Five Landscape Architecture and Regional Planning (LARP) students were recently awarded the Jury Prize in the 2020 Edmund N. Bacon Urban Design Awards Student Competition.
The interdisciplinary team of graduate students; Keith Benoit, Kinjal Manish Desai, Tianyi Guan, Christopher Ramage and Peter Wackernagel; was one of four winning teams out of 2,500 registered teams from all over the world.
The award was announced on Monday, Jan. 6, following the Ed Bacon Student Competition. Named in memory of Philadelphia’s iconic 20th century city planner, Edmund N. Bacon, the competition typicall focuses on urban planning for challenged neighborhoods in Philadelphia. This year the focus area was Chelten Avenue in the Germantown neighborhood in northwest Philadelphia.
Their project, “The Quilt: Make No Little Plans,” intends to strengthening Germantown’s economy and culture through a patchwork of small interventions. This neighborhood is like a quilt, a heterogeneous and sometimes chaotic assemblage of people, places and uses, given form by a rectilinear grid. In the spirit of this understanding--that posits that diversity is an essential characteristic of neighborhoods--“Make Little Plans” takes a grassroots approach to its design solutions for Chelten Avenue. “Make Little Plans” uses a series of community-driven micro-interventions to animate Chelten Avenue’s streetlife. These interventions focus on the essential pieces of a successful neighborhood commercial corridor, including local culture, small business, green space, recreation and transportation. This strategy builds on the strengths of the Germantown neighborhood, which includes a tight-knit community, diversity, and a wealth of artistic expression.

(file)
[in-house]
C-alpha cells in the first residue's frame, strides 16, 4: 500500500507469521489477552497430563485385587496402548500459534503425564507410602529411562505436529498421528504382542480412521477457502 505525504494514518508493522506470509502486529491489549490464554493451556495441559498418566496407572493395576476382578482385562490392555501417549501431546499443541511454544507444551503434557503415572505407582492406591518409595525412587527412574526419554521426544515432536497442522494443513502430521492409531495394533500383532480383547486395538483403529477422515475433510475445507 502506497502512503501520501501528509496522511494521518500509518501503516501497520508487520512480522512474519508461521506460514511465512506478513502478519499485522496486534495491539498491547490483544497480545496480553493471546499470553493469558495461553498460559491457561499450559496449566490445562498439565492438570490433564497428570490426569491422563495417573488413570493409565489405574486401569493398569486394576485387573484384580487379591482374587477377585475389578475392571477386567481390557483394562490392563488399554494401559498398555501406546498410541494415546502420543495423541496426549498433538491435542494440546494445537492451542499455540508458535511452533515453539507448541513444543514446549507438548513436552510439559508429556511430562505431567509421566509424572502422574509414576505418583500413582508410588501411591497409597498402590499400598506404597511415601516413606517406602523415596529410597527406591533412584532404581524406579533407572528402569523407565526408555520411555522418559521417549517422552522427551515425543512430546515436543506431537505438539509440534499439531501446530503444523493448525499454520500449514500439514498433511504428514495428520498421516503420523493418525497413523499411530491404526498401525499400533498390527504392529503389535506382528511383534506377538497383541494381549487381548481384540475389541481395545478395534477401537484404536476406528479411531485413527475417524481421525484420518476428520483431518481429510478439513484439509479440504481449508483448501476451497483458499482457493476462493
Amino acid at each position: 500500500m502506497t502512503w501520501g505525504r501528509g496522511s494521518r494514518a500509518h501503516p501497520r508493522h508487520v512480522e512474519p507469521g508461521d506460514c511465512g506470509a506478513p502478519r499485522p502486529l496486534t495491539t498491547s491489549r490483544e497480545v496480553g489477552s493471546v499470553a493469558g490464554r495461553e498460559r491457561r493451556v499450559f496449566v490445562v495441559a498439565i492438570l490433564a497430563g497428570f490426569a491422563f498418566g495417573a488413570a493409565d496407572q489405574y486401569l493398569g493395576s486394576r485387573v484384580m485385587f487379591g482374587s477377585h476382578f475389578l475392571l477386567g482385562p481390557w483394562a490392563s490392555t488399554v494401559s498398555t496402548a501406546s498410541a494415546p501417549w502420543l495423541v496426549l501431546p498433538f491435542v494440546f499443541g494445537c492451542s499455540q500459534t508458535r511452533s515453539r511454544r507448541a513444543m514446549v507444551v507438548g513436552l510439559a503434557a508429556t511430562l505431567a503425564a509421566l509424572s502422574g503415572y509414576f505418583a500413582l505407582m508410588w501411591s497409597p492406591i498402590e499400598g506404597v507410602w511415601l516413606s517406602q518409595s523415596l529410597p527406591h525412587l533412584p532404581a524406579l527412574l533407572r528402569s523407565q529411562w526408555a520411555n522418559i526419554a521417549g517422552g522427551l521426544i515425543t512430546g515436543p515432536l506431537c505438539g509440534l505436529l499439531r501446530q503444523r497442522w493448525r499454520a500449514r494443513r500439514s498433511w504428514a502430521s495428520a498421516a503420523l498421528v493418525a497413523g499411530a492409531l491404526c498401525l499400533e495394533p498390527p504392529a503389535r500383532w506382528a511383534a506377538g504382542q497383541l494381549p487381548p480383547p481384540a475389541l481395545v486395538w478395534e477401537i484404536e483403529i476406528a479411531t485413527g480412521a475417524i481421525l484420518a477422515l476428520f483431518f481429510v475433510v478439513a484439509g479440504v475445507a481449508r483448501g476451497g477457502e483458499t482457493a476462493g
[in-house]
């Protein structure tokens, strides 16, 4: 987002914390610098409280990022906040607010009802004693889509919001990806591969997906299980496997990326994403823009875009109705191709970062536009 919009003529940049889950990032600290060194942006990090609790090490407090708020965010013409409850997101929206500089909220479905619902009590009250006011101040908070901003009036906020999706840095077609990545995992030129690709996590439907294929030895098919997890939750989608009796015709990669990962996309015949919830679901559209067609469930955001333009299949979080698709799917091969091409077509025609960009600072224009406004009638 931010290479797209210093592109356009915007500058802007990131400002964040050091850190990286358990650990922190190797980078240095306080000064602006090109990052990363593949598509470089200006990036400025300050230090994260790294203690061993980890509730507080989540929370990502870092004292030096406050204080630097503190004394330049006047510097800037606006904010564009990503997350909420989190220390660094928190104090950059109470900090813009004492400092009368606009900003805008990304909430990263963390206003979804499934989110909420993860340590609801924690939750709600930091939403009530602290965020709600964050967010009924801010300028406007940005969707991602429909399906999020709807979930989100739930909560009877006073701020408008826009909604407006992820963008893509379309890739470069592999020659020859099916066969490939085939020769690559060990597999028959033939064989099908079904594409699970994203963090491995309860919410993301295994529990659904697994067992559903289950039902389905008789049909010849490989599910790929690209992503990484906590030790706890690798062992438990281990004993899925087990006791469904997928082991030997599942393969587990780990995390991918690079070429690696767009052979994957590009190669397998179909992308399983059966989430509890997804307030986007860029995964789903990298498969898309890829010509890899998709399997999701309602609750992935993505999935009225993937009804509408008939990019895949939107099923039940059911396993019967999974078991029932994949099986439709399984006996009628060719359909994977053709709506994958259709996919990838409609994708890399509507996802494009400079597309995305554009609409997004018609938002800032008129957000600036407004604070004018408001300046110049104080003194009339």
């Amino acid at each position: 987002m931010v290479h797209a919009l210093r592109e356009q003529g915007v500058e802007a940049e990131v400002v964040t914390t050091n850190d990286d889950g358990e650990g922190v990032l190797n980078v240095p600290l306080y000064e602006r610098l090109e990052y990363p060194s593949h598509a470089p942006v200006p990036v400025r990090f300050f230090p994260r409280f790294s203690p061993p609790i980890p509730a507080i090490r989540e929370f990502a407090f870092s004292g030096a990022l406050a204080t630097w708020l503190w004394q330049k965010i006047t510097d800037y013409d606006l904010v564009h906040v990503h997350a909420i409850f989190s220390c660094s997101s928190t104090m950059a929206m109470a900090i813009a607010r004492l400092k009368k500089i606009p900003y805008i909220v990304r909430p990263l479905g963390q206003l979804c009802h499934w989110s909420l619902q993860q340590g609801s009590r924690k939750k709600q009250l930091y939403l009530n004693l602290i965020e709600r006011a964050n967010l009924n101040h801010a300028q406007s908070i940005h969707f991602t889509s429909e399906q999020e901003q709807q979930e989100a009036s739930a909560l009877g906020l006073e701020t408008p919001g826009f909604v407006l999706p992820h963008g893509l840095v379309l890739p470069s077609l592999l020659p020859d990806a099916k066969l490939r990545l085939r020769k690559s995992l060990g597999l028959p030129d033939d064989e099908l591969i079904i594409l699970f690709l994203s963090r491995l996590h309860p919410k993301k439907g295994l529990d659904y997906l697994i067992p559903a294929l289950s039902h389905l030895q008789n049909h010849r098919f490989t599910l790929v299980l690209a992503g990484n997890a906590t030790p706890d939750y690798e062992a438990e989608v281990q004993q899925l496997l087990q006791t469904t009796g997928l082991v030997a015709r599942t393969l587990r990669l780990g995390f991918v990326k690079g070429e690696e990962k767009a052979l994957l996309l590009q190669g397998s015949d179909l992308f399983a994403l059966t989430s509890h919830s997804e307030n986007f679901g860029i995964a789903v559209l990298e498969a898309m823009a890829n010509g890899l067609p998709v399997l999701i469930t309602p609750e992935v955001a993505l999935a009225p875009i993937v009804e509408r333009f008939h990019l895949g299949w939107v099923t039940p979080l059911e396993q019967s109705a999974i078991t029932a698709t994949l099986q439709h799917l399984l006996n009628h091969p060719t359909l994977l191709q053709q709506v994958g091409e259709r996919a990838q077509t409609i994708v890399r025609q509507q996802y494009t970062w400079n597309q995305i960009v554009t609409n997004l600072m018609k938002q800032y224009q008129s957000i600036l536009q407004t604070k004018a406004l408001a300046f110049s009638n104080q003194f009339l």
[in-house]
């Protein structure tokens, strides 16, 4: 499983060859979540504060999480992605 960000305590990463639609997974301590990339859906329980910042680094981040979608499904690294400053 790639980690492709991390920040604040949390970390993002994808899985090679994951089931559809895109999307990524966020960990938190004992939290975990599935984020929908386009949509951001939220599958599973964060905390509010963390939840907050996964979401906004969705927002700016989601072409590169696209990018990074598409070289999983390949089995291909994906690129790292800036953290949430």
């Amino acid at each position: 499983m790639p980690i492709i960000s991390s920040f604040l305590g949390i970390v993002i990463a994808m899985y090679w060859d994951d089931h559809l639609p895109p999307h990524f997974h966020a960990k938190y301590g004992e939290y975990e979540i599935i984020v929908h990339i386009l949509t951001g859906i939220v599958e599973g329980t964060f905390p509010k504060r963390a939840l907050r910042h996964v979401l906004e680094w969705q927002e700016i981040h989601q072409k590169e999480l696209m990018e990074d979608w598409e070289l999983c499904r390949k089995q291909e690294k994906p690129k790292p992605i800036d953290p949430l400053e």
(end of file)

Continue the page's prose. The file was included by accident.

Often, large interventions stimulate local real estate markets and residents are displaced as prices rise faster than they can adapt to new economic conditions. Instead of big solutions, this proposal recommends a toolbox of small-scale design interventions that work with the existing urban infrastructure and utilizes the human infrastructure of residents and social organizations for both inspiration and implementation. A gradual, community-led process allows for the layering of these interventions over time and ensures that the benefits of these interventions are received by the residents themselves.
The quilt of Chelten Avenue is made of people, businesses, streets, sidewalks and other public spaces. The broad goal of this proposal is to increase the synergistic dynamic of this living mixture through the creative use and reuse of wasted spaces. By improving on its existing qualities and increasing the agency of those who frequent Chelten Avenue, this proposal ensures Chelten Avenue’s future success as a vital commercial corridor.
The project was part of Frank Sleegers class “Urban Design Workshop.” This seminar class is held every other year and is dedicated to innovation and creativity theory and praxis of urban design. In past years the workshop focused on contributing to Ed Bacon student design competitions and participated in four events – three of them were awarded.
Keith Benoit is a graduate student in regional planning student with a bachelor’s of business administration from the Isenberg School of Management. He previously worked for the U.S. Forest Service as a wildland firefighter and was a paratrooper in the 82nd Airborne Division. He is dedicated to fighting climate change through improving multi-modal transportation, strengthening local economies, and creating more housing closer to destinations.
"As a planner, this competition was a great opportunity to get out of reading dense planning documents and put ideas to paper. I would recommend all planner take some Landscape Architecture studios.I look forward to seeing what the next UMass team creates," Benoit said.